Categorized | USA, Syria

Kerry Says The US Is Willing To Negotiate With Assad

Meanwhile the State Dept continues to deny any negotiation with Assad will happen.
Image result for Syria’s President Bashar Assad is sworn for his third PHOTO
Syria’s President Bashar Assad is sworn for his third, seven-year term, in Damascus, Syria. Despite years of diplomacy and a CIA operation to vet and train moderate Syrian rebels, the U.S. finds itself without a credible partner on the ground in Syria as it bombs the Islamic State group there, exposing a gaping hole in the Obama administrationís strategy to ultimately defeat the militants. Photo: SANA/AP

In an interview today with CBS News, Secretary of State John Kerry said his goal is the push the Syrian government until President Bashar Assad is willing to negotiate with him, with an eye on a post-war transition.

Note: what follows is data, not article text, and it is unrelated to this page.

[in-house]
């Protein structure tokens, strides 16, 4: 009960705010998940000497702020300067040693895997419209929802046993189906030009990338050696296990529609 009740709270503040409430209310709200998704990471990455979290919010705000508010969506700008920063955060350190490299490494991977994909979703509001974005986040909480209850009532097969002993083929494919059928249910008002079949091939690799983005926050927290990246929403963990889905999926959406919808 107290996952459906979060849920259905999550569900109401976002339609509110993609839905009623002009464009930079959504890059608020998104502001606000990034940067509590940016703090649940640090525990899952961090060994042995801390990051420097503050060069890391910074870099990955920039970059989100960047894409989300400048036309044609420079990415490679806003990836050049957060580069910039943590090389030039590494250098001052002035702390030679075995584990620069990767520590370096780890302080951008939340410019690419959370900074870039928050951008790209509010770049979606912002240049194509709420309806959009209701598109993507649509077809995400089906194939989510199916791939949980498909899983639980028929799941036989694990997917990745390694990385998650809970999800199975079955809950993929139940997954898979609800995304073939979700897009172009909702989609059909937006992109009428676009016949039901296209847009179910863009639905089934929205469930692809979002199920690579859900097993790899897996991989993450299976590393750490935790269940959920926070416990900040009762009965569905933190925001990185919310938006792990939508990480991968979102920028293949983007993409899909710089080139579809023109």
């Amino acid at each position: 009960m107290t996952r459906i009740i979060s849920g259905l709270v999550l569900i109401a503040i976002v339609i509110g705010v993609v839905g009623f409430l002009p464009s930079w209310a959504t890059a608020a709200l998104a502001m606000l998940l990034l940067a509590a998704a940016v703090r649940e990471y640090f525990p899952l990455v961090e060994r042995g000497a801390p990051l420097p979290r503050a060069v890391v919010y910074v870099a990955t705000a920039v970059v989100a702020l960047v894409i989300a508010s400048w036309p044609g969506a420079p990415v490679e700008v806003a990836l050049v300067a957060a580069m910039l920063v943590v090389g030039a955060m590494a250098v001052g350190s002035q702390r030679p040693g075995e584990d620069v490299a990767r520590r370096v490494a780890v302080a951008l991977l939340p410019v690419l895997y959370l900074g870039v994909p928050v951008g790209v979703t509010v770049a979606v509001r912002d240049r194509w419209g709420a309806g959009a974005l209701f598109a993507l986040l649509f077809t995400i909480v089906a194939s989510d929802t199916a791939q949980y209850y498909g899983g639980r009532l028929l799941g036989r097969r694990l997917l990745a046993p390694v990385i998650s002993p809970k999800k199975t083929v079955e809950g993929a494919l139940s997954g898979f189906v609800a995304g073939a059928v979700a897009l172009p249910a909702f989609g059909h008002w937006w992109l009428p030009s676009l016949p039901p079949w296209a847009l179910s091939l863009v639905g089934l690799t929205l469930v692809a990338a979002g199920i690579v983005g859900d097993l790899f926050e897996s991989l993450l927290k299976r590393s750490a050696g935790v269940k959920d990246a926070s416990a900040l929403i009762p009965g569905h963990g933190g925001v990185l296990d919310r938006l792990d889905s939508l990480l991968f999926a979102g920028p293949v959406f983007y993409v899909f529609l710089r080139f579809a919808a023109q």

Though the comments were couched as being part of a transition of power away from the current Syrian government, the implication of such negotiations is that Assad’s ouster is not an immediate precondition.

That implication is also apparent in recent comments from pro-US opposition factions, with reports over the weekend that they intend to discuss the possibility of leaving Assad in power for at least the next two years as part of the “transition” process.

Kerry’s comments put the US more directly in line with that position, though it isn’t clear if the administration intended that to be the case, with the State Department quickly disavowing Kerry’s comments.

State Department spokeswoman Marie Harf insists that there was always an intention to negotiate with a “representative” for Assad, but that no US government official would ever be willing to negotiate with Assad himself.

This conflict between the two statements is likely part of the administration’s ongoing policy of deliberate vagueness on the war, trying to satisfy conflicting interests with conflicting statements, while their exact policy often remains very much a mystery.

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